Remember that sage saying “Out of sight, out of mind?” Live with it as your thumb rule as you try and retarget your visitors with ads across the internet. Automate your ads to enable you to auto-populate items that the buyer checked out on your site on their last visit. I recently looked up the Tile app in hopes of beating my terrible habit of losing my car keys. I did not buy it right away, though it’s still on my consideration list. And sure enough, the smart guys at Tile has lost no opportunity in hammering their message to me in endless retargeting ads.
Guess which brand will be top of mind the next time I go shopping for a geo-location device?
You can set this up on the Google Display Network, social media platforms, as well as email targeting. The idea is to remind the user as many times as possible within a pre-determined window of time that you are a great online retailer to shop with. The fact that they have already visited your site helps in cementing this opinion and aids in conversions.
4. Offer a personal touch
Remember that neighborhood bakery you love shopping at? They may not have the largest variety of stuff, but you sure love the fact that the owner knows your name, greets you with an unfailing smile and knows exactly what type of bread you want. That’s the magic of personalization. In the digital domain, study after study has proven how effective personalization can be in helping conversions.
Harness the power of technology and show your visitors that you care enough about them to know things that really matter to them. Product recommendation solutions such as Unbxd and Barilliance help you serve up items that your users last checked out, suggest items that they might like based on their previous session, or even pop up a tailor-made offer based on an action they just took on your website.
Take Zappos — it dutifully reminds me of the kind of shoes that I was looking for last and goes one step ahead by offering me a range of shoes that I might be interested in during this visit:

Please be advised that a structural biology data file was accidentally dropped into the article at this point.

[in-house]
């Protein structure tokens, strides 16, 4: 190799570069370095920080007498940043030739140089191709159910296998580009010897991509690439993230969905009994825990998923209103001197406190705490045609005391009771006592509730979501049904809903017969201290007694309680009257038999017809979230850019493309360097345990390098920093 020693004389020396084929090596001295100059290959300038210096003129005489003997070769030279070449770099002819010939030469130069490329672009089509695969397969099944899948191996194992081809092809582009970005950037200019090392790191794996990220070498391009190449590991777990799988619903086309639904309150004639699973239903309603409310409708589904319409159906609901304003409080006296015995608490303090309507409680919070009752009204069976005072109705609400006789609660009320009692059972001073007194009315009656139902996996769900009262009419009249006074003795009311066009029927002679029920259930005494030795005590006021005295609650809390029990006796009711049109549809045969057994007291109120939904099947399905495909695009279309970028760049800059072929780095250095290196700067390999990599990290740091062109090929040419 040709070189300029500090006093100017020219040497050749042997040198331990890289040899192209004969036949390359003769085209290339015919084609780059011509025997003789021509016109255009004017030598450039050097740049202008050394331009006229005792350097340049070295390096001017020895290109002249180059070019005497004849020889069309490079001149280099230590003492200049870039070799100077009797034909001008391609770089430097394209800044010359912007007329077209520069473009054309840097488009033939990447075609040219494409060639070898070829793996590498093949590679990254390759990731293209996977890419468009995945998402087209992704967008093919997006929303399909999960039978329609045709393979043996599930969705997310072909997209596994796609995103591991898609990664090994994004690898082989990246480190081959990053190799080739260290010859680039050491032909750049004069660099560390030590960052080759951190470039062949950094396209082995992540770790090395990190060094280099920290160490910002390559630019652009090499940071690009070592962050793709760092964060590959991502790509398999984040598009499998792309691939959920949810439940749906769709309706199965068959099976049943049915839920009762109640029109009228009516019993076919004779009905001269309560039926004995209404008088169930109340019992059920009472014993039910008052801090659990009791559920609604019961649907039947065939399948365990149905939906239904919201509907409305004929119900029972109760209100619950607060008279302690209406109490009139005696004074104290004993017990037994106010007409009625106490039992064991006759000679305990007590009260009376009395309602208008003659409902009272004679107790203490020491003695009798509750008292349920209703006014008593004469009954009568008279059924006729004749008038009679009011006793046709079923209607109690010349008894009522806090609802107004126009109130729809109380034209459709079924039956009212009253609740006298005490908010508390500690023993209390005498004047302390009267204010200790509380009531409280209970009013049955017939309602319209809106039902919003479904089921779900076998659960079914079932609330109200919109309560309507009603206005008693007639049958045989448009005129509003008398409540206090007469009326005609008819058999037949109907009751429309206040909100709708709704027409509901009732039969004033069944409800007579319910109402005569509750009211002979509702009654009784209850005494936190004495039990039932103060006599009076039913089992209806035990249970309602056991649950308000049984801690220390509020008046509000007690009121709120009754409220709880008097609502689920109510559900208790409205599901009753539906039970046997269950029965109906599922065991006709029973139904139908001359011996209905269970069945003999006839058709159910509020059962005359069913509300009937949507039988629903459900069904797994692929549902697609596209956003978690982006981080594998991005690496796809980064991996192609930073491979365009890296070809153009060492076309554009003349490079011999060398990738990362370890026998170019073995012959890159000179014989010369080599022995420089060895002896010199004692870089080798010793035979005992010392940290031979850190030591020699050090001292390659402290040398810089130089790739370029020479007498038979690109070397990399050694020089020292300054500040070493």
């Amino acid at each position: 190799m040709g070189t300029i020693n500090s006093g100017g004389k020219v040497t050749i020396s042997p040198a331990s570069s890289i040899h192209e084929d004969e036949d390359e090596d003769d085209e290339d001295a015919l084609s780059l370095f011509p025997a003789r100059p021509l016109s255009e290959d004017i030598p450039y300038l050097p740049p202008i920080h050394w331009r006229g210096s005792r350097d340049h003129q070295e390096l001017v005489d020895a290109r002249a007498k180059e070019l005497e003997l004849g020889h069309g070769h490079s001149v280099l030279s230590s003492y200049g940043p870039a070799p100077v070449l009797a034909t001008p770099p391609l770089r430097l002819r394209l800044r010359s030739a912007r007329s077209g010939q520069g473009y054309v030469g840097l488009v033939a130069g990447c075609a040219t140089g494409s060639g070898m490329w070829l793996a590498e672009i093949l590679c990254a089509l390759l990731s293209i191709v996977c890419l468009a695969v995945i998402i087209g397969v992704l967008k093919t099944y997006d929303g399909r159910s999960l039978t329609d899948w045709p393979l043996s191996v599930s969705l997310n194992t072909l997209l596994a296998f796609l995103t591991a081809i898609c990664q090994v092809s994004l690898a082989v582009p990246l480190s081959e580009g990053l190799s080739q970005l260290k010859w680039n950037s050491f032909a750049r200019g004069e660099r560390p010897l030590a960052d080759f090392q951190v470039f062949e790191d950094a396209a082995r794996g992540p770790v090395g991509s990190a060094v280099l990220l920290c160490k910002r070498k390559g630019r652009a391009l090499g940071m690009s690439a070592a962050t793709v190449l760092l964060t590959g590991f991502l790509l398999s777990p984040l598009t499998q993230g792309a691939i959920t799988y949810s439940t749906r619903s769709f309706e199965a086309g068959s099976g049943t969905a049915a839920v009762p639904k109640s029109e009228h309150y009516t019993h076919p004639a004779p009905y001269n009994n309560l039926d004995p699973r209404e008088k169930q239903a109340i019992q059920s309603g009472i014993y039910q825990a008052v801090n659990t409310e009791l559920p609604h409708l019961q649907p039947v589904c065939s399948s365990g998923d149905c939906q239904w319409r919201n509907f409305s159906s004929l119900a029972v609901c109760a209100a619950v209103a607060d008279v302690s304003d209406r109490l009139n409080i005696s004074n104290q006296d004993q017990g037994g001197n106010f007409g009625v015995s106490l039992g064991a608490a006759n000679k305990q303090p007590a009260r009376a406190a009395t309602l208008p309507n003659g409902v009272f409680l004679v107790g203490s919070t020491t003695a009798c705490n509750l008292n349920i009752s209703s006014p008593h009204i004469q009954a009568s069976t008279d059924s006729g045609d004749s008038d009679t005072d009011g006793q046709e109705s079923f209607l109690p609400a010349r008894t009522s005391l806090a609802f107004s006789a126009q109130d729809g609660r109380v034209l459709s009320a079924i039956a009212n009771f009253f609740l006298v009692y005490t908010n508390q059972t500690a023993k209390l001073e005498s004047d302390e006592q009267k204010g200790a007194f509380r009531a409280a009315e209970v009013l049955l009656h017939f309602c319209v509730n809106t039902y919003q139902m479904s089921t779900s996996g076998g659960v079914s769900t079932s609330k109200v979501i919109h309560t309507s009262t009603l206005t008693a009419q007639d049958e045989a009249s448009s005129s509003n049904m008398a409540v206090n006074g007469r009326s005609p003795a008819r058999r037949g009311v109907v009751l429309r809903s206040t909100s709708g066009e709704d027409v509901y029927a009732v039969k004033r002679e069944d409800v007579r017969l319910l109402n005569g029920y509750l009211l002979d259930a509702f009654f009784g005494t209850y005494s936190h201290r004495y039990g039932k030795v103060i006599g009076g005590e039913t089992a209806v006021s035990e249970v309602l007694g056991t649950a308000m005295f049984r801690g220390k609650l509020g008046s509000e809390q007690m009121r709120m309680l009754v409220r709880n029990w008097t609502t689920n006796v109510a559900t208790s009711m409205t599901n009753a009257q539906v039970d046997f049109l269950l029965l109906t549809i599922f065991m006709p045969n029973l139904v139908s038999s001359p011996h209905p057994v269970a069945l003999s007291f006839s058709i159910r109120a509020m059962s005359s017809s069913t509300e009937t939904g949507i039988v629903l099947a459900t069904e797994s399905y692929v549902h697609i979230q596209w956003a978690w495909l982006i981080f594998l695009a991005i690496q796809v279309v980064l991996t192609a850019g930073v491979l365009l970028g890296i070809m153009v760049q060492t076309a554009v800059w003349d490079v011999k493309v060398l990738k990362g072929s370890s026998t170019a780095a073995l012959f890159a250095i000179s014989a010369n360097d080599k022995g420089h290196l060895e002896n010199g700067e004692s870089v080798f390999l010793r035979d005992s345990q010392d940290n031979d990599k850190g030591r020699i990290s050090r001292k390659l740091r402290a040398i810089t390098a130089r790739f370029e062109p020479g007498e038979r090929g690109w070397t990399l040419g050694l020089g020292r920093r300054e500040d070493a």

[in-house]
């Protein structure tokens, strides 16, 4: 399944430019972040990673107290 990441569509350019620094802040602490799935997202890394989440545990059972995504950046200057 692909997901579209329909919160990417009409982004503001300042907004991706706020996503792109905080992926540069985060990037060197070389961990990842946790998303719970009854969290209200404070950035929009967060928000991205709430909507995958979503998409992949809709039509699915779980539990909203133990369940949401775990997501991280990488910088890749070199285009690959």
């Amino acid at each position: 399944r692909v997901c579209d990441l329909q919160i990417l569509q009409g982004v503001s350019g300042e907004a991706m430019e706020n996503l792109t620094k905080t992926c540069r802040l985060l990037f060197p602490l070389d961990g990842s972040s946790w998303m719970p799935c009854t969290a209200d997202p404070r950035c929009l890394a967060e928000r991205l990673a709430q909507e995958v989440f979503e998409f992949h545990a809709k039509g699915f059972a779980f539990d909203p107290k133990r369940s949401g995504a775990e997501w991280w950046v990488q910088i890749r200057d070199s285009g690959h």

Not only do these tailor-made suggestions help remind users what they were looking for, they are also a great way to upsell or cross sell to users who have already bought from you before.
5. Create an atmosphere of urgency
It’s not just enough to offer your customers great products at great prices. It’s also important to remind them that these fantastic products of yours come with a ticking deadline and need immediate purchase.
Create limited time deals and showcase them upfront on your site to build that sense of urgency among your users. A browser who is faced with a mouthwatering deal often has enough self-control to not spend on the purchase right away – shop around a little more, there’ll be something better around the corner – is the typical thought process there.
Get over this “wait and watch” philosophy that most visitors who browse have by attaching a very real and very immediate deadline to the deals that you display. Let design be your best friend and drive home the urgency by using various design devices like maybe an animated ticking countdown clock or an hourglass with sand running out.
Macy’s milks this strategy to the hilt with its current homepage:
Not only does the headline scream about its lead offer ending tonight, its follow up offer which gives a free set of Clinique products to buyers also talks about the offer being valid only till supplies last. Slam and dunk!
It’s only when a visitor actively engages with a site that he starts identifying with the site. It’s necessary to create that initial preference for your site to convert commitment phobic browsers into paying buyers. Grab the bull by the horns with comparison tools and how-to resources that educate and engage shoppers. Allow them to build their own personalised products. Top it off with the ideas presented above and let us know in the comments how it works out for you. My bet is, you’ll have a happy story to report!